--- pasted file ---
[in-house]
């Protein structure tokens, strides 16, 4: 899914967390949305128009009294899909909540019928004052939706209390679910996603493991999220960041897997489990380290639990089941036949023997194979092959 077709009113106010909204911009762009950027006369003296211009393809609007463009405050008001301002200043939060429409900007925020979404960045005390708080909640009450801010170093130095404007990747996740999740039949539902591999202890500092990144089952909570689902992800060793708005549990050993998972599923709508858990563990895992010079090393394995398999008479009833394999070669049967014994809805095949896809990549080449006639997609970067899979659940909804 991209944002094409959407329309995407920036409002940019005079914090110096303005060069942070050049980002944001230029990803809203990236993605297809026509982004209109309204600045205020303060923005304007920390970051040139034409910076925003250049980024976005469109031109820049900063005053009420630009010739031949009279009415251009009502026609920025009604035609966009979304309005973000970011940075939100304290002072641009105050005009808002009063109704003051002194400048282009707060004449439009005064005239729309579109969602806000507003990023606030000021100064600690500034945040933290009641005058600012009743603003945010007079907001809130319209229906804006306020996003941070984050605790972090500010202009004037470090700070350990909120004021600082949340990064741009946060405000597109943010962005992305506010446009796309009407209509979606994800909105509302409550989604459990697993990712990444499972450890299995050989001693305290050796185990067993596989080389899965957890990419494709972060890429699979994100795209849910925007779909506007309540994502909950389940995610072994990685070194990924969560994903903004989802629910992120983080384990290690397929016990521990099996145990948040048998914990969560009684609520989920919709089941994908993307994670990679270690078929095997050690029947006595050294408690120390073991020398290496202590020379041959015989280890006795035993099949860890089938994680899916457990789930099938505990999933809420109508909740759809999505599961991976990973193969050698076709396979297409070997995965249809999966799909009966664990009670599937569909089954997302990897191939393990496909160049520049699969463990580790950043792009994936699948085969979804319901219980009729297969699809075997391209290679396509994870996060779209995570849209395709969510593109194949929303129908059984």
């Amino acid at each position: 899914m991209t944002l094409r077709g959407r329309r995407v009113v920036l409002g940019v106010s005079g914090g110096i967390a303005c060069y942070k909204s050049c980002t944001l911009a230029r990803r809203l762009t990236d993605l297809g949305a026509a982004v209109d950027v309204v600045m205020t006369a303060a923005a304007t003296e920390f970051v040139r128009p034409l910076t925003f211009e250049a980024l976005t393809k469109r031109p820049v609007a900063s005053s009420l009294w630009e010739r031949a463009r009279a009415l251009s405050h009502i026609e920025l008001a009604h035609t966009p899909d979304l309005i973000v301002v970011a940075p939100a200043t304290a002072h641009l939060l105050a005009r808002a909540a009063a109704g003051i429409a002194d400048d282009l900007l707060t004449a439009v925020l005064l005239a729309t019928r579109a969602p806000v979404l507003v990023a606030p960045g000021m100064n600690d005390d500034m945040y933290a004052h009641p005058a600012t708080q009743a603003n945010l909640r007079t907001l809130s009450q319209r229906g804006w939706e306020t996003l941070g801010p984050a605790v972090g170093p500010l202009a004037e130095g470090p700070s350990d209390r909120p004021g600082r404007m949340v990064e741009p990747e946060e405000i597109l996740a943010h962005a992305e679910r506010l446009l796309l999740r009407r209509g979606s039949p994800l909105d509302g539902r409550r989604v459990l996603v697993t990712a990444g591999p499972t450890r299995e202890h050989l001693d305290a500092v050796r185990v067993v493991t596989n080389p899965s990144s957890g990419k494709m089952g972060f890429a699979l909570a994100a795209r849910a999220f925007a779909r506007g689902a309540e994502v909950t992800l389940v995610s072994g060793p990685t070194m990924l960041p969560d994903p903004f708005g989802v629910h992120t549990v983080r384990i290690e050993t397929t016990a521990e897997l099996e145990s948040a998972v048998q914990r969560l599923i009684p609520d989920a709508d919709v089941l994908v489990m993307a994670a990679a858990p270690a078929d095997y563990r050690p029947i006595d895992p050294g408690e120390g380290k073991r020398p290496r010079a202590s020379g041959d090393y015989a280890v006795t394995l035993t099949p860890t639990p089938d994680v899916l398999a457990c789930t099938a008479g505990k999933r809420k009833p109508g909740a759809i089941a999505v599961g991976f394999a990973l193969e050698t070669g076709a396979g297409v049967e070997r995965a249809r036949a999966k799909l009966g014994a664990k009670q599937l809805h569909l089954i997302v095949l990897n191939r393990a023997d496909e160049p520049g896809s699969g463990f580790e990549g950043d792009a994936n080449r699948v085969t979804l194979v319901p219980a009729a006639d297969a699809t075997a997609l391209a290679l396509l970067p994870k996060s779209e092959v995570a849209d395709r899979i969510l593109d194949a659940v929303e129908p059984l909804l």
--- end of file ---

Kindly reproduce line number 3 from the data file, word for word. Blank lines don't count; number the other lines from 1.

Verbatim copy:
């Amino acid at each position: 899914m991209t944002l094409r077709g959407r329309r995407v009113v920036l409002g940019v106010s005079g914090g110096i967390a303005c060069y942070k909204s050049c980002t944001l911009a230029r990803r809203l762009t990236d993605l297809g949305a026509a982004v209109d950027v309204v600045m205020t006369a303060a923005a304007t003296e920390f970051v040139r128009p034409l910076t925003f211009e250049a980024l976005t393809k469109r031109p820049v609007a900063s005053s009420l009294w630009e010739r031949a463009r009279a009415l251009s405050h009502i026609e920025l008001a009604h035609t966009p899909d979304l309005i973000v301002v970011a940075p939100a200043t304290a002072h641009l939060l105050a005009r808002a909540a009063a109704g003051i429409a002194d400048d282009l900007l707060t004449a439009v925020l005064l005239a729309t019928r579109a969602p806000v979404l507003v990023a606030p960045g000021m100064n600690d005390d500034m945040y933290a004052h009641p005058a600012t708080q009743a603003n945010l909640r007079t907001l809130s009450q319209r229906g804006w939706e306020t996003l941070g801010p984050a605790v972090g170093p500010l202009a004037e130095g470090p700070s350990d209390r909120p004021g600082r404007m949340v990064e741009p990747e946060e405000i597109l996740a943010h962005a992305e679910r506010l446009l796309l999740r009407r209509g979606s039949p994800l909105d509302g539902r409550r989604v459990l996603v697993t990712a990444g591999p499972t450890r299995e202890h050989l001693d305290a500092v050796r185990v067993v493991t596989n080389p899965s990144s957890g990419k494709m089952g972060f890429a699979l909570a994100a795209r849910a999220f925007a779909r506007g689902a309540e994502v909950t992800l389940v995610s072994g060793p990685t070194m990924l960041p969560d994903p903004f708005g989802v629910h992120t549990v983080r384990i290690e050993t397929t016990a521990e897997l099996e145990s948040a998972v048998q914990r969560l599923i009684p609520d989920a709508d919709v089941l994908v489990m993307a994670a990679a858990p270690a078929d095997y563990r050690p029947i006595d895992p050294g408690e120390g380290k073991r020398p290496r010079a202590s020379g041959d090393y015989a280890v006795t394995l035993t099949p860890t639990p089938d994680v899916l398999a457990c789930t099938a008479g505990k999933r809420k009833p109508g909740a759809i089941a999505v599961g991976f394999a990973l193969e050698t070669g076709a396979g297409v049967e070997r995965a249809r036949a999966k799909l009966g014994a664990k009670q599937l809805h569909l089954i997302v095949l990897n191939r393990a023997d496909e160049p520049g896809s699969g463990f580790e990549g950043d792009a994936n080449r699948v085969t979804l194979v319901p219980a009729a006639d297969a699809t075997a997609l391209a290679l396509l970067p994870k996060s779209e092959v995570a849209d395709r899979i969510l593109d194949a659940v929303e129908p059984l909804l």